Tag Archives: inanimate

♬“If I Could Talk To The Animals; Just Imagine It!”♬ – St. Francis Did!†


It is a beautifully “WET” Thursday is Hazelwood (St. Louis) Missouri today.  The fresh air, the birds singing in the distance, and the lack of the pitter-patter (actually it is “thump-thump”) of my teenage children’s feet as they are now in school makes for an awesome day.  Three more days left of Eastertide and till the birthday of the Catholic Church.

 

Today in Catholic History:
† 325 – The First Council of Nicaea – the first Ecumenical Council of the Christian Church – is held.
† 1277 – Death of Pope John XXI (b. 1215)
† 1470 – Birth of Pietro Bembo, Italian cardinal (d. 1547)
† 1593 – Birth of Salomo Glassius, German theologian (d. 1656)
† 1825 – Death of Papaflessas, Greek priest and government official (b. 1788)
† 1927 – Birth of Franciszek Macharski, Polish Cardinal
† Feast and Memorials: Saint Bernardine of Siena, Saint Lucifer, Saint Austregisilus, Saint Ivo of Chartres, Abercius and Helena

 

Quote or Joke of the Day:
   

Until one has loved an animal, part of their soul remains un-awakened.
     

Today’s reflection:
    

What is the difference between showing respect for animals and treating them as if they are humans?  Do humans and animals have equal rights?
   

Probably the one big thing all people remember about St. Francis is that he was around animals.  If there is a statue of St. Francis in your garden or on your stoop, it probably has him with birds, deer, a wolf, or other animals surrounding him.  There are even many great stories about St. Francis’ encounters directly or indirectly, with animals found in nature.

It is true he loved animals.  He was even known to feed them with food literally out of his own mouth.   Our Seraphic Father (St. Francis) considered all creation, including people, animals,  flowers and trees, and even the various weather patterns as divine gifts from God, for us to enjoy, use, and to care for.

Secular Franciscans Rule # 20 states to “respect all creatures, animate and inanimate, which “bear the imprint of the Most High,” and they should strive to move from the temptation of exploiting creation to the Franciscan concept of universal kinship.”  Let’s tear this rule down to its elements.

We, as Christians, MUST respect all creation that lives, or inspires us to live.  Sounds simple, but the rule also says inanimate, meaning creation not in a physically live state; or not active, energetic, or lively.  To me this means to respect everything God has created, and God doesn’t make anything bad: it becomes bad only because of free-will and choosing that path of life.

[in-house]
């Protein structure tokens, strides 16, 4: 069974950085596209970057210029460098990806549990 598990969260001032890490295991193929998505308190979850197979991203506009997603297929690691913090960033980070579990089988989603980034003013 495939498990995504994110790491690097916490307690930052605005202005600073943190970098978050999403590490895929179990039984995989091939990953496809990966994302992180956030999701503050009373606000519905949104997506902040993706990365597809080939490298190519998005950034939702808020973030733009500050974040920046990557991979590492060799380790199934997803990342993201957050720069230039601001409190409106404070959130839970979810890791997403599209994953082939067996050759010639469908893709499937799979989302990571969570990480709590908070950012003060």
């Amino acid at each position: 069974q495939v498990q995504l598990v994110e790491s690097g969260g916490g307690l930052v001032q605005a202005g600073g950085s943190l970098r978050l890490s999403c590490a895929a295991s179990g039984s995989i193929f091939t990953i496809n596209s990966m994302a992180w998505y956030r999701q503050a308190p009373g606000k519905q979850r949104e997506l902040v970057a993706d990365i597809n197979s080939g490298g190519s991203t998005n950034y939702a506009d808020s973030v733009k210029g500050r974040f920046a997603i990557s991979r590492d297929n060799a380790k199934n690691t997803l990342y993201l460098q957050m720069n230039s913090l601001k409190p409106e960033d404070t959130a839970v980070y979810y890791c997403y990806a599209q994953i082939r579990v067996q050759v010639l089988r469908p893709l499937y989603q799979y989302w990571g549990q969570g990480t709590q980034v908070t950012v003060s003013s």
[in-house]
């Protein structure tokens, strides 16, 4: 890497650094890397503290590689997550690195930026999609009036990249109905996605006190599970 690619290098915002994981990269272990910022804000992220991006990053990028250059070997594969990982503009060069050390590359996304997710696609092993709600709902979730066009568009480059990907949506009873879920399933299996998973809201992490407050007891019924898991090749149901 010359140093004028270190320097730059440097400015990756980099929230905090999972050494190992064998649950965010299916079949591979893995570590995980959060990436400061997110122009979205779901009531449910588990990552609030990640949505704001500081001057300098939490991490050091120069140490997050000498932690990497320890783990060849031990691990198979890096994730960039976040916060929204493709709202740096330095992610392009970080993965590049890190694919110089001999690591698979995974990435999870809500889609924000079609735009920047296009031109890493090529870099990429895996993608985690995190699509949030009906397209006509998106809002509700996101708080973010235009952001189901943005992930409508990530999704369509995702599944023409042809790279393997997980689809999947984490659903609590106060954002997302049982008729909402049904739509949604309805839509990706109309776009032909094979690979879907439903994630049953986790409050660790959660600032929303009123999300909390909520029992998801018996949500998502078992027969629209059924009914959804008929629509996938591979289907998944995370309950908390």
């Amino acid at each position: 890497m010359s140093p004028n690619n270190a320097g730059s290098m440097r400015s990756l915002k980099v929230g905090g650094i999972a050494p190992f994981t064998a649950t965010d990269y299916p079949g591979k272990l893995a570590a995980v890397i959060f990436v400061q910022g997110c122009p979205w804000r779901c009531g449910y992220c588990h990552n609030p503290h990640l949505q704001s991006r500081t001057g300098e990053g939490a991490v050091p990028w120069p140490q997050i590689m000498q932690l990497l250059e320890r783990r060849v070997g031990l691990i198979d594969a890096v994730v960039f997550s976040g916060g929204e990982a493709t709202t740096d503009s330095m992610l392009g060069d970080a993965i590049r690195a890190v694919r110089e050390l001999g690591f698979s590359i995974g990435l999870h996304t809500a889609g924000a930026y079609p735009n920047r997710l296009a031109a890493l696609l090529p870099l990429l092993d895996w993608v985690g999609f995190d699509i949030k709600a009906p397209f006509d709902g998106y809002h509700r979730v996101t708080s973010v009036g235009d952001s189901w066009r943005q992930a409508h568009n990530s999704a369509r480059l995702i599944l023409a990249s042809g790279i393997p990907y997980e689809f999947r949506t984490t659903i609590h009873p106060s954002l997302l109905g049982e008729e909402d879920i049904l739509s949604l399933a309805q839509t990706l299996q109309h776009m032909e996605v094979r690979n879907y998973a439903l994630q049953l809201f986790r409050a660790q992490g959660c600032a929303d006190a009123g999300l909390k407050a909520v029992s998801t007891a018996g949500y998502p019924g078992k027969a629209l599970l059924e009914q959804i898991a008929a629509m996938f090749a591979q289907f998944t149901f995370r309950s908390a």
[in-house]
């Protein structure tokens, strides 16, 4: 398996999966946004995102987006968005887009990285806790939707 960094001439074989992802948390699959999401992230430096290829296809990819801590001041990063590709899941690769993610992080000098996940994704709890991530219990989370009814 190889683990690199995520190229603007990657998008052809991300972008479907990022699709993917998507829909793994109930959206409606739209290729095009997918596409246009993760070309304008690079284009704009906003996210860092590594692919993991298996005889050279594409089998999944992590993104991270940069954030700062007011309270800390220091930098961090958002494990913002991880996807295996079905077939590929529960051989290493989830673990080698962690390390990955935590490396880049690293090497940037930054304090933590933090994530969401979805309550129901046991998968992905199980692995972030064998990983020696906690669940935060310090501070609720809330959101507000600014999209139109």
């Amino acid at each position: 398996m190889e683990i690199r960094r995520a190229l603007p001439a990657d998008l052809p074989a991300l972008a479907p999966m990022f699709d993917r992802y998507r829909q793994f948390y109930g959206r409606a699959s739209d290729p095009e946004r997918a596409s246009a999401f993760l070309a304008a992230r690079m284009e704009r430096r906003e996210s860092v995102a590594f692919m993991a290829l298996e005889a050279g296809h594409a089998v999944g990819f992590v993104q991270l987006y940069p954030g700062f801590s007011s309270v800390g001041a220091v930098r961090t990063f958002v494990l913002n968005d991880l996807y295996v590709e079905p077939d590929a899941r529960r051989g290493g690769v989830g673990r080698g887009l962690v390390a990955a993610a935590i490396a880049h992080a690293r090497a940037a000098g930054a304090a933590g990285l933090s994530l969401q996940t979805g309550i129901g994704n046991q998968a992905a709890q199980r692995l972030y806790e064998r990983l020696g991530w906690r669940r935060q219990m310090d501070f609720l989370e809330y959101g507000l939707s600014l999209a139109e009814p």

Weather; rain as an example, is a good thing for us and the earth.  It cleans and refreshes the ground.  It gives us the necessary resources we need to survive.  Sometimes lightening occurs with the rain, and people see this as bad.  Lightening burns the ground, and scourges the earth.  It is a destroyer of the flora and fauna of an area.  We need to remember that with this death, comes a new life.  An area destroyed, within a few years, is thriving with a new growth of trees, grasses, and animal life.

It is everyone’s responsibility to remember that God gave us special gifts He did not give to any other earthly creation: a soul, and the responsibility to care for His creations.  We are to be good stewards of this planet.  Exploiting our resources is not only wrong: it is against God’s role for us, and is a sin against nature and divinity.

Does this mean we need to treat all creation as divine and Godly?  Absolutely NOT!  Only the Trinitarian God is divine, and deserves our worship.  But God’s creation does need to be respected, and appreciated for what they are:  God’s creation, for us to use and enjoy wisely.  Our Catechism of the Catholic Church even covers many aspects of animal rights, and proper use of earthly resources.  I will only print two for this article: #323- Divine providence works also through the actions of creatures. To human beings God grants the ability to cooperate freely with his plans.  And In 2416 –  Animals are God’s creatures. He surrounds them with his providential care. By their mere existence they bless him and give him glory. Thus men owe them kindness. We should recall the gentleness with which saints like St. Francis of Assisi or St. Philip Neri treated animals.

Call to mind a time when you were outside, and felt the presence of God in the beauty of His awesome creations.  I believe we all need to take time out from our busy schedules, and renew our appreciation of our earth.  Go outside, sit in a chair, and put yourself in God’s presence.  Reflect not only on the beauty and wonder of nature, but reflect on your responsibility as God’s instrument on earth.